Go Slow and Be Present.  Take your time!  Our daily lives have us rushing to get so much done each and every day, so give yourself permission to shut off the mental chatter about your worries, at least for a little while, and devote your time and attention instead to taking in the beauty that’s all around you.

Use Your Senses.  One way to be more fully present when you’re enjoying a natural setting is to utilize as many of your senses as possible.  Look up from the ground when you’re walking along a trail; notice how the colors build and fade when you’re watching a glorious sunrise or sunset; give your full attention to the sounds around you; focus on what you feel with your feet- is the ground firm, soft, or spongy?  Take off your shoes and walk barefoot in the grass or moss, or roll up your pants and dip your feet in the water of a stream or lake.  Breathe deeply and notice the aromas of the flowers and trees.

Man meditating by streamFind a Sit Spot.  Choose a pretty spot nearby to sit, and just observe all that’s happening around you; spend time in this place as often as possible.  After doing this awhile, you’ll begin to notice subtle changes and differences in the environment, such as the placement of the stars in the night sky, or the warming of the breezes as summer rolls around.  Note to yourself when you see some firsts; when you first spot a firefly or dragonfly; when certain flowers begin to bloom; when you first hear crickets at dusk.  Trust me, it’s mesmerizing.

Also enjoy nature’s beauty throughout the year.  Spring and summer are perfect for walking along wooded paths, and swimming in cool freshwater swim areas: our picks include Circleville Town Park, Creamery Rd. Circleville; Minnewaska State Park, Rte. 44/55 between Kerhonkson and New Paltz.  In the fall, pack a hearty picnic lunch to enjoy after a leaf-peeping expedition on a crisp, sunny day; or ring in the holidays by donning some snowshoes for a trek through the newly fallen snow.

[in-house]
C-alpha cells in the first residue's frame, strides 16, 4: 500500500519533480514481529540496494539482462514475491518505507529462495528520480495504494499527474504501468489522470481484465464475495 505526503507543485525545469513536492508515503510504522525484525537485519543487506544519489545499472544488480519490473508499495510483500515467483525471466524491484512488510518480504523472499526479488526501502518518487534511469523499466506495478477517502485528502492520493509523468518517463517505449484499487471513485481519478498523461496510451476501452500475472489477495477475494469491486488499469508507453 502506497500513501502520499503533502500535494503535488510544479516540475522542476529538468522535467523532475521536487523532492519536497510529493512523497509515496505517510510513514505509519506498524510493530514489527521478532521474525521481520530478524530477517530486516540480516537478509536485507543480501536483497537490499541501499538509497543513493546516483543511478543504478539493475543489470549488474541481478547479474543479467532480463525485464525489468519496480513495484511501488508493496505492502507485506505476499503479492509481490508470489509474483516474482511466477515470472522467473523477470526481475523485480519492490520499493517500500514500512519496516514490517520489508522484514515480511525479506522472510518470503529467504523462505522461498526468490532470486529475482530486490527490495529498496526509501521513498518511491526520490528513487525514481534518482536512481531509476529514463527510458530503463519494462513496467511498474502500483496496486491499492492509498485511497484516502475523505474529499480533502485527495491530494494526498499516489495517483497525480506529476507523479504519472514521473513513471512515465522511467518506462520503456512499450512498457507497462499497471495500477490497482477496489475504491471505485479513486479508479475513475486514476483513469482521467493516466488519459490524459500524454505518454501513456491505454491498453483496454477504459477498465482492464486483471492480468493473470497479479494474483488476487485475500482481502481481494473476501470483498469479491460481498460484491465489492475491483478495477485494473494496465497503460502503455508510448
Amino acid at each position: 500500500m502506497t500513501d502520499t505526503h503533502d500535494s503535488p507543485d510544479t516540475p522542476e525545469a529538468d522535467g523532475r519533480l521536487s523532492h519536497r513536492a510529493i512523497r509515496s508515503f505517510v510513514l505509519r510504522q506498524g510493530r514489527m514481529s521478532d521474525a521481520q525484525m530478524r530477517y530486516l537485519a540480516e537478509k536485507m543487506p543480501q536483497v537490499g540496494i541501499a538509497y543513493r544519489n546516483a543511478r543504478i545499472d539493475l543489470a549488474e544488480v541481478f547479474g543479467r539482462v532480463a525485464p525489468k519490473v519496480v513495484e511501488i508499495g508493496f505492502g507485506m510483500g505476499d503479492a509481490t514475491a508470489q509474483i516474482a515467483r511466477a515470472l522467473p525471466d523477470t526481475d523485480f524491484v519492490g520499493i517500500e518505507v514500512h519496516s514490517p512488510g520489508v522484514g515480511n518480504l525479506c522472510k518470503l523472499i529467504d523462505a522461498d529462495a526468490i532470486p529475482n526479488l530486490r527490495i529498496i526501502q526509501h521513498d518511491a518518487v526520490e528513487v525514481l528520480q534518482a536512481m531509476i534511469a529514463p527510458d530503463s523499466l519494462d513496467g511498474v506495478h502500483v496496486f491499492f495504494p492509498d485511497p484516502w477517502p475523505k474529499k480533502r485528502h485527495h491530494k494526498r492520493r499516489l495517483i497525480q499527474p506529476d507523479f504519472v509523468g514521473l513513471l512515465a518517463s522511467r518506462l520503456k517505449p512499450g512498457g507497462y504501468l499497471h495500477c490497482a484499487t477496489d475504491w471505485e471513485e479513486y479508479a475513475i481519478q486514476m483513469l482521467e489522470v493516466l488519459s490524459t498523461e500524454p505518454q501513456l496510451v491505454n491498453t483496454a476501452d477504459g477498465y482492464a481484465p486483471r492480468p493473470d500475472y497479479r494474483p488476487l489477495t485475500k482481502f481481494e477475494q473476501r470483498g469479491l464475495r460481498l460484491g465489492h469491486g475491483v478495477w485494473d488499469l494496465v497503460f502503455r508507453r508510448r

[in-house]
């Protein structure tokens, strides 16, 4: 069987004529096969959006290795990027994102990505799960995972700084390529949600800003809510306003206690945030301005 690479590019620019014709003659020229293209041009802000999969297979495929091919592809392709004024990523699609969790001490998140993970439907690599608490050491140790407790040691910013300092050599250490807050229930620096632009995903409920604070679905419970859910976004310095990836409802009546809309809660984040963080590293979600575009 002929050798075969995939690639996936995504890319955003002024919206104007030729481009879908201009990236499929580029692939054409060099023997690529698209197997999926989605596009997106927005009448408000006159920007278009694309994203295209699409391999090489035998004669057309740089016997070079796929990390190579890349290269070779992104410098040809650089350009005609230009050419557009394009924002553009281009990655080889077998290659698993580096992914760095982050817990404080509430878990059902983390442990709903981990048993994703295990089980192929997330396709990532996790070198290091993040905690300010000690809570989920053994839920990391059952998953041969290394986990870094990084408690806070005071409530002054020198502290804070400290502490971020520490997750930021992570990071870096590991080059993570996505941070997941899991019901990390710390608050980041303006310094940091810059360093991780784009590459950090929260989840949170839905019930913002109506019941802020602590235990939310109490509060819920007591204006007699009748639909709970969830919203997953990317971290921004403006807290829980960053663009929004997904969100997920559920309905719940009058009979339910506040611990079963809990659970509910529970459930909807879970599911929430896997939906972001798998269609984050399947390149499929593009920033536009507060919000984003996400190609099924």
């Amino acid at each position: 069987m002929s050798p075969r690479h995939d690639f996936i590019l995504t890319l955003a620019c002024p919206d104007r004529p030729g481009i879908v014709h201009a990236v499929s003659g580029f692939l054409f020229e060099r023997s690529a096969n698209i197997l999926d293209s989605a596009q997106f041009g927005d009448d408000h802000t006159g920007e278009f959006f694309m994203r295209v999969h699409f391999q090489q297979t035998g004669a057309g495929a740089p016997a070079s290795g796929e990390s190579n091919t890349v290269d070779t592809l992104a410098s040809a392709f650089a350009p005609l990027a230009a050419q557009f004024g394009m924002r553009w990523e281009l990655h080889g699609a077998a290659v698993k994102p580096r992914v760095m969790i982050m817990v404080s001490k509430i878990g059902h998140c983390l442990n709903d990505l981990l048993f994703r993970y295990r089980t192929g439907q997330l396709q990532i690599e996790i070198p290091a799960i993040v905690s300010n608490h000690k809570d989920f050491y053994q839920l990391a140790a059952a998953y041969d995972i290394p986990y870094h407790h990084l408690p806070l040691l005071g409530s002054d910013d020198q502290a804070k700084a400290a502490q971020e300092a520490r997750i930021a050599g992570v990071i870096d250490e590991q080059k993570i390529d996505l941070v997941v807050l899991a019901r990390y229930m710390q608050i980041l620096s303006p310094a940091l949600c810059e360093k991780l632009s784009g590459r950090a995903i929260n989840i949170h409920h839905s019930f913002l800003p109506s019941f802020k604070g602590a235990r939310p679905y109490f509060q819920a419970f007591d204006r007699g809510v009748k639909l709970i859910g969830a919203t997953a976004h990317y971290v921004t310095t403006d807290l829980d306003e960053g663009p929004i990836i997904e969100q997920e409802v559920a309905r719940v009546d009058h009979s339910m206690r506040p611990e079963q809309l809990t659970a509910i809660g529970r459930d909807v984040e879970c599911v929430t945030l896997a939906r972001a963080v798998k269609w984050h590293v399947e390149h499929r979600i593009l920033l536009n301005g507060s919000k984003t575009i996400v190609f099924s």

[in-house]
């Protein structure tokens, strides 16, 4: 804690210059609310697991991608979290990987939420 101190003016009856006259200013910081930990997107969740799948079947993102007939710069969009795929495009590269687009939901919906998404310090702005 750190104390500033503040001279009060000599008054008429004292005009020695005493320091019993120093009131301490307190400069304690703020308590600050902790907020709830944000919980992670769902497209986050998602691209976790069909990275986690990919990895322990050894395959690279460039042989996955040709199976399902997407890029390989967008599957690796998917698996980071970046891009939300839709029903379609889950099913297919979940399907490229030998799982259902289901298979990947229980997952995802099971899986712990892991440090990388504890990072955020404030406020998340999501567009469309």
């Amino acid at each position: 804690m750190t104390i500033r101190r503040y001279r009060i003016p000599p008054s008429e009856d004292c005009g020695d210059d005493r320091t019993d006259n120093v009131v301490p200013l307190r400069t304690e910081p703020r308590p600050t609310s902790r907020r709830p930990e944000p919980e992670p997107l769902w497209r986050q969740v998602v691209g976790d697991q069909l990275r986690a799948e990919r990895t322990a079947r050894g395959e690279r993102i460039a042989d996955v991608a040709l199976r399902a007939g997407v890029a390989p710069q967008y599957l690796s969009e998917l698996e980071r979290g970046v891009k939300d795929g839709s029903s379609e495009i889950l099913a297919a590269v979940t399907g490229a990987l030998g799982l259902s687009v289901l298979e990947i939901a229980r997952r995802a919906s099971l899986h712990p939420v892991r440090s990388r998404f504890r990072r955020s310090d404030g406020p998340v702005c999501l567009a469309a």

Bring the Outdoors In. Harvest some wildflowers to display in a pretty vase or pitcher.  Black eyed susans, mountain laurel, wild flox, and queen anne’s lace are all just a few varieties of flowering plants that are in abundance in our area this time of year.  Or potted plants, such as succulents, ivy plants, or even ferns can bring elements of nature inside during the colder months.

Watch the animals. Try your hand at birdwatching (ornithology)- you’d be surprised at how many different birds are also at home in your neighborhood.  Challenge yourself to learn their calls and songs while you’re at it. Watch the squirrels or chipmunks playfully chase each other; or visit a nearby pond or lake and look for different wildlife.

Notice the plants and flowers. Why not try your hand at berry picking! June is strawberry season, while mid-July through most of August is prime time for peaches, cherries, apricots, and blueberries.  Some options for you-pick farms include Lawrence Farms, Newburgh, NY, 845-562-4268; Ooch’s Farm, Warwick, NY, 845-986-1591.

Participate in natural area activities or even better, volunteer!  Not only will you increase the time you spend outdoors, you’ll also build your knowledge and expertise about nature to boot, and make new connections to others.  Local parks are often on the lookout for volunteers and offer numerous educational programs throughout the year.  Our picks: Hudson Highlands Nature Museum, Cornwall, NY, 845-534-5506; Orange County Arboretum, Montgomery,

Notice How You Feel! Do a quick check in with yourself beforehand and note how you feel, then again during and after your time in nature; most of all, Enjoy!!

Remember, the Crisis Counselors for NY Project Hope at Independent Living are always available to help, since sometimes it can be helpful to talk to someone you don’t know. Want to know more about how we can help?  Give us a call at 845-762-2275-talking to us is always free, voluntary, and confidential.

Visit Independent Living Inc on Facebook, Instagram, or on the web at for more blogs, tips and videos on stress management techniques and coping strategies. #iliprojecthope.

Cindy Roe and Marie-Lise Baroutjian are crisis counselors from Independent Living, Inc. working on with the NY Project Hope program.

For further reading:

What Happens When We Reconnect with Nature? By Kristophe Greene & Dacher Kelter, Greater Good Magazine.

How To Connect with Nature, by Brian Mertens,

Forest Bathing,